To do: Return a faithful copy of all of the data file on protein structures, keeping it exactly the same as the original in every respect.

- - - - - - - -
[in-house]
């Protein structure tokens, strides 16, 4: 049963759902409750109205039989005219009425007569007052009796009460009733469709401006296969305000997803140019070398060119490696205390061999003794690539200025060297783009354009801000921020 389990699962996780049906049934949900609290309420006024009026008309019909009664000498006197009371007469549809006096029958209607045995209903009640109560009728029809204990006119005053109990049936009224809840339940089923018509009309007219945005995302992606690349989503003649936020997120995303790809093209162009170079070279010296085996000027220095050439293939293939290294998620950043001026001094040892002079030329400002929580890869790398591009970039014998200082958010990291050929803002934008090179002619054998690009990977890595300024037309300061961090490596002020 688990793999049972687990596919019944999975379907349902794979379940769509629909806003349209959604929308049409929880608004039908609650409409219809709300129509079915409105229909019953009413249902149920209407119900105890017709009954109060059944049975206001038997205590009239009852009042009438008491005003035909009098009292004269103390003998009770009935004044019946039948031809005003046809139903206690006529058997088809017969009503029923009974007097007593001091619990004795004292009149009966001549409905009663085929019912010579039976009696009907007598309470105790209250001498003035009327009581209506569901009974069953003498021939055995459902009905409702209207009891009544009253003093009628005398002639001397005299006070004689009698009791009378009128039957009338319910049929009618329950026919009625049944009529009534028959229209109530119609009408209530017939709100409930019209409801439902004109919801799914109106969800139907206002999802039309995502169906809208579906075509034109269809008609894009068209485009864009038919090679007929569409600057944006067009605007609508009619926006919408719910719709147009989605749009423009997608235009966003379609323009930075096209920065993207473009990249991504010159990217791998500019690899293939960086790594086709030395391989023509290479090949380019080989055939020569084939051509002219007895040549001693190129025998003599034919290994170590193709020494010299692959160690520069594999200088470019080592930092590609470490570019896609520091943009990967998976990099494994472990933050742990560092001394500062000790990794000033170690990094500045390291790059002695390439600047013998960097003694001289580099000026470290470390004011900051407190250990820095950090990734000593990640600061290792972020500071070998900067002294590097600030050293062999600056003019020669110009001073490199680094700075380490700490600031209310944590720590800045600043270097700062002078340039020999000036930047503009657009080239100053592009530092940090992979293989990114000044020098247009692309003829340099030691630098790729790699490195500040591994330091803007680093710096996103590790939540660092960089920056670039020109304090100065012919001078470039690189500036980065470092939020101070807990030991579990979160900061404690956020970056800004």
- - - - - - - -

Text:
[in-house]
């Protein structure tokens, strides 16, 4: 049963759902409750109205039989005219009425007569007052009796009460009733469709401006296969305000997803140019070398060119490696205390061999003794690539200025060297783009354009801000921020 389990699962996780049906049934949900609290309420006024009026008309019909009664000498006197009371007469549809006096029958209607045995209903009640109560009728029809204990006119005053109990049936009224809840339940089923018509009309007219945005995302992606690349989503003649936020997120995303790809093209162009170079070279010296085996000027220095050439293939293939290294998620950043001026001094040892002079030329400002929580890869790398591009970039014998200082958010990291050929803002934008090179002619054998690009990977890595300024037309300061961090490596002020 688990793999049972687990596919019944999975379907349902794979379940769509629909806003349209959604929308049409929880608004039908609650409409219809709300129509079915409105229909019953009413249902149920209407119900105890017709009954109060059944049975206001038997205590009239009852009042009438008491005003035909009098009292004269103390003998009770009935004044019946039948031809005003046809139903206690006529058997088809017969009503029923009974007097007593001091619990004795004292009149009966001549409905009663085929019912010579039976009696009907007598309470105790209250001498003035009327009581209506569901009974069953003498021939055995459902009905409702209207009891009544009253003093009628005398002639001397005299006070004689009698009791009378009128039957009338319910049929009618329950026919009625049944009529009534028959229209109530119609009408209530017939709100409930019209409801439902004109919801799914109106969800139907206002999802039309995502169906809208579906075509034109269809008609894009068209485009864009038919090679007929569409600057944006067009605007609508009619926006919408719910719709147009989605749009423009997608235009966003379609323009930075096209920065993207473009990249991504010159990217791998500019690899293939960086790594086709030395391989023509290479090949380019080989055939020569084939051509002219007895040549001693190129025998003599034919290994170590193709020494010299692959160690520069594999200088470019080592930092590609470490570019896609520091943009990967998976990099494994472990933050742990560092001394500062000790990794000033170690990094500045390291790059002695390439600047013998960097003694001289580099000026470290470390004011900051407190250990820095950090990734000593990640600061290792972020500071070998900067002294590097600030050293062999600056003019020669110009001073490199680094700075380490700490600031209310944590720590800045600043270097700062002078340039020999000036930047503009657009080239100053592009530092940090992979293989990114000044020098247009692309003829340099030691630098790729790699490195500040591994330091803007680093710096996103590790939540660092960089920056670039020109304090100065012919001078470039690189500036980065470092939020101070807990030991579990979160900061404690956020970056800004």